Apps Marketplace. Let’s start with integration. Google Apps now has a large and growing number
of extension points that are available for you as developers to use to integrate your
application with the family of Google Apps. We’ll talk about a few of these now. You’ll
see demos of how many of them work. This list is growing. We’ll be adding more over time.
The way that you tell us what your application does and what point of integration you want
to do is you create a manifest file. It’s a simple XML file, and we’re going to walk
through adding a few snippets of XML into this file, one for each point of integration
that our sample app is going to use. So let’s talk about one of the points of integration
that our users, our customers, have asked for. They say, “I have a Google Apps control
panel. I use that control panel to manage my applications–to administer them, to set
them up, to configure them. As I add new apps into my family of cloud apps that I’m running
my business on, I’d like the new applications to be managed and administered and configured
through the same interface. So we have provided hooks in the Apps Marketplace to let you as
developers include your app in the Google Apps control panel. And the way you do that
is very simple. You put an entry in the manifest that says, “Hey, here’s the name of my app,
and here’s some of the connection points that I want to make available for management. I
might have a support page, I might have a config page, I might have an admin page.”
Whatever it is that you want to expose, you tell us about it in the manifest and then
your app becomes manageable through the central management console. Well, another point of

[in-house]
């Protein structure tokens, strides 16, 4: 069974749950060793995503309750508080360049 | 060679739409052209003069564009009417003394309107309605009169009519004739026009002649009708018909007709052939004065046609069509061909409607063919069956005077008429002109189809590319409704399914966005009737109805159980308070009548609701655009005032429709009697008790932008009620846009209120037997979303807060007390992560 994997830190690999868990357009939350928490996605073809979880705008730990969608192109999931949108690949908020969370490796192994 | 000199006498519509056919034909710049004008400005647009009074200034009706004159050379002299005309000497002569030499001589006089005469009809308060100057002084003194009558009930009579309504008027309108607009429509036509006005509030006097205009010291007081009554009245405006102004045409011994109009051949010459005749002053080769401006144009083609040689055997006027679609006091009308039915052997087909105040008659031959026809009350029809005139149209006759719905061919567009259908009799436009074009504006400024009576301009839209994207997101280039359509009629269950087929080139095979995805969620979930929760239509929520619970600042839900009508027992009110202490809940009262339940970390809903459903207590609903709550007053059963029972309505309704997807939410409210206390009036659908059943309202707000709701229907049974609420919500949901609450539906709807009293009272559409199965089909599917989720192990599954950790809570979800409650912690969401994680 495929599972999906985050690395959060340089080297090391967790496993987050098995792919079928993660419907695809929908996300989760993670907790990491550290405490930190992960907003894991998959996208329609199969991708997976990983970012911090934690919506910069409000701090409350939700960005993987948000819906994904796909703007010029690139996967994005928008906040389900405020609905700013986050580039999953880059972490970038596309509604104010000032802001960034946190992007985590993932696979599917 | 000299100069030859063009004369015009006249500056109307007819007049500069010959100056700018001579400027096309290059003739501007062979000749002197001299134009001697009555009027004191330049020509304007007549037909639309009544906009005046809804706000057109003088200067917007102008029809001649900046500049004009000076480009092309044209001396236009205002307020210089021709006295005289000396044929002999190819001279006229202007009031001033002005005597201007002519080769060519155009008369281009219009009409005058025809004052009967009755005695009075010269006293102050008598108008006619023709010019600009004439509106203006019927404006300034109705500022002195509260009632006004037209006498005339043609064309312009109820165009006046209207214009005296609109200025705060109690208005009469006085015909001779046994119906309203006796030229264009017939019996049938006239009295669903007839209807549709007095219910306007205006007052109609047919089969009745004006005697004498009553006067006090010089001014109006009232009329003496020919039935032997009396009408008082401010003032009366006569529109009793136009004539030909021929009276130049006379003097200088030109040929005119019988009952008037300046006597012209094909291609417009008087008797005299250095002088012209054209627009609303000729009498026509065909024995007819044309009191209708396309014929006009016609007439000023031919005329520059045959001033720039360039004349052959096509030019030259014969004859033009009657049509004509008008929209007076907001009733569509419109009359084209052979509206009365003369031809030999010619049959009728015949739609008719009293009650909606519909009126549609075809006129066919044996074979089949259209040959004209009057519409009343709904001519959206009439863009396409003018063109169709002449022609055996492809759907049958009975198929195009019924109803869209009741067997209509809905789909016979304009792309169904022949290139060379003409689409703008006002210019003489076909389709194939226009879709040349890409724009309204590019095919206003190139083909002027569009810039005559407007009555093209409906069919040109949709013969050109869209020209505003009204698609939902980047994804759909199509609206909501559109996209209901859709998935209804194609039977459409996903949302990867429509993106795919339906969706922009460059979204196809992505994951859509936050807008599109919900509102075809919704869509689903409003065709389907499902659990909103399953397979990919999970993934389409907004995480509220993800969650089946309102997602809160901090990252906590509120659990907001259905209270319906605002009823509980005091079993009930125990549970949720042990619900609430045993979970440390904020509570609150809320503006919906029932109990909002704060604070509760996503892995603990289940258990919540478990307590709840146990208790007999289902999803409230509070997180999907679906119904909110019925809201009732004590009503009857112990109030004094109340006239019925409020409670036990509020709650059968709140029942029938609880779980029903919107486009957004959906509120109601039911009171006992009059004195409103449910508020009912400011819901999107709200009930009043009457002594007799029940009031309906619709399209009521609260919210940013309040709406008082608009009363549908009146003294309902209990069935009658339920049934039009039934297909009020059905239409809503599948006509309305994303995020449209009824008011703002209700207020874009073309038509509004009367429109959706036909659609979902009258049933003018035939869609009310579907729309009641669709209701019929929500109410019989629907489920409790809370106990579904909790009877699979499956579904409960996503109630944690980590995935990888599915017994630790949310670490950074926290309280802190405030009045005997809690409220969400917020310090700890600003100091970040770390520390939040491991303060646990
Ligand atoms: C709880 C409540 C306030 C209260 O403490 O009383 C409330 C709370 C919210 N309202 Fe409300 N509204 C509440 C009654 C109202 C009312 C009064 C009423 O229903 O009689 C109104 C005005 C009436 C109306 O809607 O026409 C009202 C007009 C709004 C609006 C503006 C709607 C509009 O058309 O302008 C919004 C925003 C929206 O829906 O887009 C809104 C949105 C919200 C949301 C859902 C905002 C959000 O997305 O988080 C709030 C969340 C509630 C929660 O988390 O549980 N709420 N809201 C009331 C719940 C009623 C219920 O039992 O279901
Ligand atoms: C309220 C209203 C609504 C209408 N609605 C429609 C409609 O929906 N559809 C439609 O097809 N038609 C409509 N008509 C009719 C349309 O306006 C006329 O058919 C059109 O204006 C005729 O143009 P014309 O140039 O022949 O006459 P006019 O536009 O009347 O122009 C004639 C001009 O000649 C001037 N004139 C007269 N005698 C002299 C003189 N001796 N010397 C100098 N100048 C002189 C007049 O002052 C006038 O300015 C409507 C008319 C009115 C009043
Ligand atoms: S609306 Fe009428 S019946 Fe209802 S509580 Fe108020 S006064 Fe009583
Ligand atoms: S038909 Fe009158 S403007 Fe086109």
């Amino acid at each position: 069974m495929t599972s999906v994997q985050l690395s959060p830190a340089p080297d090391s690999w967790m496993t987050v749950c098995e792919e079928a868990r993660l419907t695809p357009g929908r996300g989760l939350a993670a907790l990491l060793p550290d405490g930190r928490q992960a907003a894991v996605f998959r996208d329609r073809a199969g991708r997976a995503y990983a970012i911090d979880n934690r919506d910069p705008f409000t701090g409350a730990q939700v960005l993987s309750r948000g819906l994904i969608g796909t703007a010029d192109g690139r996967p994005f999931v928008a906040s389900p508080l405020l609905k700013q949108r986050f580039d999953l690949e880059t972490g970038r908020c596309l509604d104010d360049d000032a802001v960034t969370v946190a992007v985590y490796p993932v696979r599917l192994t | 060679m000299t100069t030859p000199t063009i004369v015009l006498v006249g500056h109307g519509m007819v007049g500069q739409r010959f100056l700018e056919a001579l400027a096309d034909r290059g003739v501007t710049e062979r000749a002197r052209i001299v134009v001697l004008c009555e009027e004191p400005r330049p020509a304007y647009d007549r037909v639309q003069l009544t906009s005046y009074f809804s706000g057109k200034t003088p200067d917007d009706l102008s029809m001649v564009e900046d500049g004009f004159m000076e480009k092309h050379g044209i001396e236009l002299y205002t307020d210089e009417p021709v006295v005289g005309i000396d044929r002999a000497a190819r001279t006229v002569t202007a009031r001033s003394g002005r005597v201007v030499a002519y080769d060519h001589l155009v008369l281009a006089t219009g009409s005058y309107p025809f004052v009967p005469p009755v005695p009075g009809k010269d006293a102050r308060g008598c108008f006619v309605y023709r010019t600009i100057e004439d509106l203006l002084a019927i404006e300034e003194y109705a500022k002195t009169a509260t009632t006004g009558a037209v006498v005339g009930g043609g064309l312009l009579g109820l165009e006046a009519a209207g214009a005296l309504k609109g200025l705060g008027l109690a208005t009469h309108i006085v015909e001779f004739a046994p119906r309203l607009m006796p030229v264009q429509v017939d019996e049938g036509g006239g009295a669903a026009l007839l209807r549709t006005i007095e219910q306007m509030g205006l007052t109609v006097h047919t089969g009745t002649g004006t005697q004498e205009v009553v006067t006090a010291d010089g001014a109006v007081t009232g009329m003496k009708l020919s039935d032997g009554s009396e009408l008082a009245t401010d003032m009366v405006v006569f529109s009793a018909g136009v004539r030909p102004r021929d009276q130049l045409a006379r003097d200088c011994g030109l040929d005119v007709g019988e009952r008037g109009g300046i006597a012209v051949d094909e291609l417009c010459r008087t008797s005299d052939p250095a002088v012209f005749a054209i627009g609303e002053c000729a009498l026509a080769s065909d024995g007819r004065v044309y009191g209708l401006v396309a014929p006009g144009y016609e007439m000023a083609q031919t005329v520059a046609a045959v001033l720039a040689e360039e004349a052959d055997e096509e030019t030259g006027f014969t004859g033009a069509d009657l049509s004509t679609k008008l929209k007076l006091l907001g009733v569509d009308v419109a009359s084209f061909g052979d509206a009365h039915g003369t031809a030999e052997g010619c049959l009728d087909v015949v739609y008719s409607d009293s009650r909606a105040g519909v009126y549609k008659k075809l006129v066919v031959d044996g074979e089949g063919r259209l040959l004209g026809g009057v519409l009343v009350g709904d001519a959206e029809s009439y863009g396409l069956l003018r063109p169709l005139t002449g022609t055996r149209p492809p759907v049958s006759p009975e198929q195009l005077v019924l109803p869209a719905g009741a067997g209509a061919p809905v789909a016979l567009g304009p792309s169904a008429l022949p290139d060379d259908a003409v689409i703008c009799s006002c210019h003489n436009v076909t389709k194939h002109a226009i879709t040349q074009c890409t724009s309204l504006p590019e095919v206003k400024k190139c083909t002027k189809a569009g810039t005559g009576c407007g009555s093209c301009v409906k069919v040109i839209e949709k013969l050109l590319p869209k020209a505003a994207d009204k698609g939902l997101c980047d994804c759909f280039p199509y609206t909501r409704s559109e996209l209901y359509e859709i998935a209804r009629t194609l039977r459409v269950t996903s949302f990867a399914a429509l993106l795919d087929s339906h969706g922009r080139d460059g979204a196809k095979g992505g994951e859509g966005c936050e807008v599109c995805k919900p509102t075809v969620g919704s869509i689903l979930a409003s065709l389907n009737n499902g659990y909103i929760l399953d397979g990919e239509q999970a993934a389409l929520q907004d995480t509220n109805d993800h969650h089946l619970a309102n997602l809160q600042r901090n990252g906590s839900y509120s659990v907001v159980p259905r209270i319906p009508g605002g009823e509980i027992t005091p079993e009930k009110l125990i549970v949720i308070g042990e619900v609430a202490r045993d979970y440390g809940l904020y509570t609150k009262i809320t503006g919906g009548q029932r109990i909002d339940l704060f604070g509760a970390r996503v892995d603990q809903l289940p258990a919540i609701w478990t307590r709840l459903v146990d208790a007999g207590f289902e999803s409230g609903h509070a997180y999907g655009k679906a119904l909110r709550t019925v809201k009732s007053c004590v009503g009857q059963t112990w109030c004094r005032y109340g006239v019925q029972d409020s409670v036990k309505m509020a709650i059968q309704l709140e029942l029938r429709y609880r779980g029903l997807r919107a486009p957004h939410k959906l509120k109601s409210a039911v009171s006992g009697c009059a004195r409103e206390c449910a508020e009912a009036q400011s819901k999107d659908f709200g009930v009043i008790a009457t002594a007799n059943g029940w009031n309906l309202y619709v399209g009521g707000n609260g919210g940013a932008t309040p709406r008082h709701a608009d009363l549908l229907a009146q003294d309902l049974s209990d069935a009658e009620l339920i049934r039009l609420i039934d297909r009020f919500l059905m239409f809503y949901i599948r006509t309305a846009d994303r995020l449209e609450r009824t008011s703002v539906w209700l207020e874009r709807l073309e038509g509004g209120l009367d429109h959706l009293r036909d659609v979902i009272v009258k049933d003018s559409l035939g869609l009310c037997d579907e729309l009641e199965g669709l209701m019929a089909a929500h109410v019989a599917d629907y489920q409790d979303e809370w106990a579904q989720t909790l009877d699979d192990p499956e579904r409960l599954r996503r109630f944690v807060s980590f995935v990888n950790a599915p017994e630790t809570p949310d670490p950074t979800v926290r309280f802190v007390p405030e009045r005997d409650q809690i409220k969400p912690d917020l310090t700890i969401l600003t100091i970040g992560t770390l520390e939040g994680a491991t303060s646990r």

integration that Vic mentioned is universal navigation. If you’ve ever used Google Apps,
you notice up at the top left of the screen, right above your mail or your calendar, there’s
a nav bar. That means you’re a click or two away from getting at any of the other apps
in the Google Apps suite. So, as a user, I can always find my way to whatever other application
I want to use using that consistent navigation. Well, if you have an application, you probably
want it to be a part of the same navigation model, part of the same nav bar, so your users
are a click or two away from not only the built-in Google apps, but also from your app.
How do you do that? You put an entry in the manifest. A few lines of XML, you tell us,
“Here’s the string that I want to have show up in the menu, and here’s the link that it
should go to when somebody clicks on that link.” Pretty simple. Now, what happens after
they click on the link? Well, the most important thing is what doesn’t happen. They don’t have
to deal with a new set of credentials. They don’t have to remember another user name and
password. They don’t have to enter it again. They don’t have the speed bump of dealing
with yet another authentication step. How do we do that? Well, we use the…

Comments (11)

  1. yea yea yea .. everything is 'exciting'

  2. so stupid and boring

  3. Correct me if I'm wrong… but the Google Apps Marketplace has been there for a while… hasn't it? I know it's been listed for our domain. So how is this new?

  4. @daniel142005 It was new March 9th

  5. Interesting – but we developed similar stuff. Won't say where I work but Google did try to poach me for a job. They wanted examples of my work, coding etc and I thought 'wtf?' Are they trying to get other people's IP? I thought it was a trick question and challenged them, but they didn't respond. Google are indeed evil.

  6. this is so lame and embarrassing.